Music Theory Fundamentals. Part I: Intervals. Click here for Part 2.
Welcome to my Music Theory Fundamentals series. This is a series of posts covering the basics of tonal music – from intervals and scales, to triads, meter, chord progressions, and so much more. This series will be a good place to start for beginners, as well as a good refresher for those who have some knowledge of music theory already. You are currently reading Part 1, which is on the topic of intervals.
Over this series of blog posts, we will be covering much of the same content you would in a conventional music theory class, however there will be several key differences:
1. We will be using everyday examples from popular music. By doing this, we will stay true to the philosophy behind this blog, which is learning music theory with popular music.
2. I will try to explain everything in a very simple and easy-to-understand way (and if you have any questions, ask in the comments – I am very responsive)
I do believe in the old saying “You do not really understand something unless you can explain it to your grandmother.” No offence to grandmothers, since my mom just became one!
3. I will notate everything on a piano roll. This is for the benefit of the 21st century producers and songwriters, many of whom, though they are extremely capable musicians, cannot “read music” in the old-fashioned sense. Rather, they spend hours in front of computerized piano rolls in Logic, Reason, Pro Tools, Fruity Loops, etc.. A piano roll is a very simple form of notation to read:
Piano Roll notation. This will be used throughout the Music Theory Fundamentals series. (Gold star to anyone who can name this tune – let me know in the comments)
This Music Theory Fundamentals Series may be good for you if…
- You are a songwriter trying to learn how to write a better song
- You’re someone who studied music theory before and found it boring or complicated
- You are a music theory student looking for easy-to-understand supplemental lessons
- You are a producer trying to write a hit song
- You want to understand how a song works
- You want to know why a song like Blackbird is so good (and why the song you wrote isn’t)
- You feel like you are a beginner at all this
- You are confused by traditional music theory constructs like modes which date back to the Middle Ages and you are wondering how it applies to this Beck album you are obsessed with
- You want to learn music theory using examples from songs you actually listen to
- You’ve always thought you should learn music theory but you just haven’t
Does this sound like you? Well then, let’s dive right in!
A cute little box guy playing an interval at the piano
Intervals: Music Theory Fundamentals Part 1
In this first installment of our Fundamentals Series, we will be covering intervals. But… since you can’t have intervals without notes, let’s start with the most basic unit of music, the note.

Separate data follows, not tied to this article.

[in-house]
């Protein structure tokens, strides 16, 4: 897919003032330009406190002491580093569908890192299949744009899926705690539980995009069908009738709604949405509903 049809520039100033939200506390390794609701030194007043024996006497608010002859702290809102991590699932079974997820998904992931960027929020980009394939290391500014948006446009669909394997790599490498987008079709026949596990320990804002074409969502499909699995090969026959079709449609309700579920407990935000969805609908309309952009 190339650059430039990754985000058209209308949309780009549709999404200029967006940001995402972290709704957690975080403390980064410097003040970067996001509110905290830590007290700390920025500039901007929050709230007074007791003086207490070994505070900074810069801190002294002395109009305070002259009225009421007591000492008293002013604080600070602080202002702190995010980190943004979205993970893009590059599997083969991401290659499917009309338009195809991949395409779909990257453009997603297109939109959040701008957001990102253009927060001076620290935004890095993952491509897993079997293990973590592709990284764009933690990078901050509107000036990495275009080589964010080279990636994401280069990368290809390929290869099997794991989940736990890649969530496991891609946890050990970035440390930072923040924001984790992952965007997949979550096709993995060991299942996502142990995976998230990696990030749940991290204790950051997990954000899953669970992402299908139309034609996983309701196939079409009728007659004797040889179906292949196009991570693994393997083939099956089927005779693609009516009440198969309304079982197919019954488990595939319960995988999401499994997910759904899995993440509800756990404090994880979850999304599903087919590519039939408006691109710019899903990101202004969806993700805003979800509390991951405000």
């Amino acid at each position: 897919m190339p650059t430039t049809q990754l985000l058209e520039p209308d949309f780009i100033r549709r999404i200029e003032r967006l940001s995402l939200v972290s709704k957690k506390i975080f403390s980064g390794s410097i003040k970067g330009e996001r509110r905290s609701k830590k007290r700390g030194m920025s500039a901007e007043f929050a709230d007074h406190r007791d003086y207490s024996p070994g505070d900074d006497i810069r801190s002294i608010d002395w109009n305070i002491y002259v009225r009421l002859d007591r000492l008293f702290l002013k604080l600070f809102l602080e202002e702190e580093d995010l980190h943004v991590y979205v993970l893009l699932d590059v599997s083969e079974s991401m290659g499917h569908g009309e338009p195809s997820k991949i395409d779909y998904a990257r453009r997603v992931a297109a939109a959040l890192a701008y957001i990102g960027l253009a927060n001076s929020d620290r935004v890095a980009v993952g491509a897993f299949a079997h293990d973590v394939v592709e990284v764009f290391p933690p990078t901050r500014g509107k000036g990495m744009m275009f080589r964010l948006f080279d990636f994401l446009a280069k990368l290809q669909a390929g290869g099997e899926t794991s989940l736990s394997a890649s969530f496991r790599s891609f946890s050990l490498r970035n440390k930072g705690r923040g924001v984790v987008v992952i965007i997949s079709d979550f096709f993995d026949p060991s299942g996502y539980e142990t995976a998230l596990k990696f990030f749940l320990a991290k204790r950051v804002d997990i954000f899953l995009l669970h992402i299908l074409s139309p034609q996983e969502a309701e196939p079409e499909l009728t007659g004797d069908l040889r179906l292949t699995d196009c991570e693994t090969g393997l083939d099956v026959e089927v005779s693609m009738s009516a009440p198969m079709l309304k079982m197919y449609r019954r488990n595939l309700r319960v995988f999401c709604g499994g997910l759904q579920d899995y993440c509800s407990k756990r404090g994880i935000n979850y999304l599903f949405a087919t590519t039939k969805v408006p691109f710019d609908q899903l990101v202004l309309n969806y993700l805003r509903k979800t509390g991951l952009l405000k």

There are 12 and only 12 notes in all of tonal music. Virtually every single song you hear on Spotify or YouTube, or on that CD or Vinyl sitting on your shelf, uses only these 12 notes. Yes, there are other amazing types of music from around the world that use different notes and scales, but we will not be discussing those. We will be focusing on Western tonal music – whether that be Otis Redding or Weezer, Daft Punk or Lady Gaga, Pink Floyd or Beyoncé.
Here are our 12 notes:
The slash indicates two different names for the same note. For example, C♯ can also be called D♭, they are two different names for the same note. To use a fancy term, you could say C♯ and D♭ are enharmonic equivalents.
In last week’s post, I defined harmony as “what results from the interaction of two or more notes.” As soon as we are dealing with more than one note in the same song, harmony enters into the picture.
Below is a song that only uses one note. The song doesn’t use any harmony whatsoever – but it does, of course, use other elements of music like rhythm, dynamics, etc…
So, that song only uses one note. But most songs use more than one note.
As soon as you add that second note to a piece of music, there are really only two options:
Option #1 – The two notes are being played at the same time
Option #2 – The two notes are being played nearby one another
Think about it, if you have two notes that are in the same song, either they need to be played at exactly the same time, or they need to be played somewhat nearby each other.
If they weren’t played near enough to each other, then you wouldn’t realize they were part of the same piece of music or song and by definition, no harmony would result.
Two Types of Intervals
Going along with our two options above, there are two types of intervals:
The two types of intervals. Harmonic intervals are two notes played together, whereas melodic intervals are two notes played nearby one another.
A harmonic interval is when two notes are played at exactly the same time, like when a guitarist strums her guitar.
A melodic interval is when two notes are played individually and consecutively/nearby each other.
Regardless of the interval type, if you have two different notes, the first and most obvious thing to do is to discuss the differences in pitch or distance between those two notes, which we call, in music theory, an interval.
It is the actual pitch distance between each note which is the interval. In the image above, for example, we have two notes, a C and an E. The pitch distance between the two notes (C and E) is the interval.
All tonal music – like the new Bowie album that so many are falling in love with – is simply made up of intervals between multiple notes. At the end of the day, everything comes back to the interval.
The interval is the unit of harmony.
Harmony from Simultaneously Played Notes vs. Notes Played over Time
A very important concept is coming up at this point.
The mind has an incredible ability to remember notes over the short-term. (It also has an amazing long-term memory as well, but that topic is for another post.)
Because of this amazing short-term memory for notes, harmony can be created over time.
What do I mean?
First, let’s look at an example of what I am NOT talking about. This is an example of harmony being created by simultaneously played notes. Have a listen to this song you may have heard before:
This is a very short excerpt of the piano part from “Hey Jude” by The Beatles.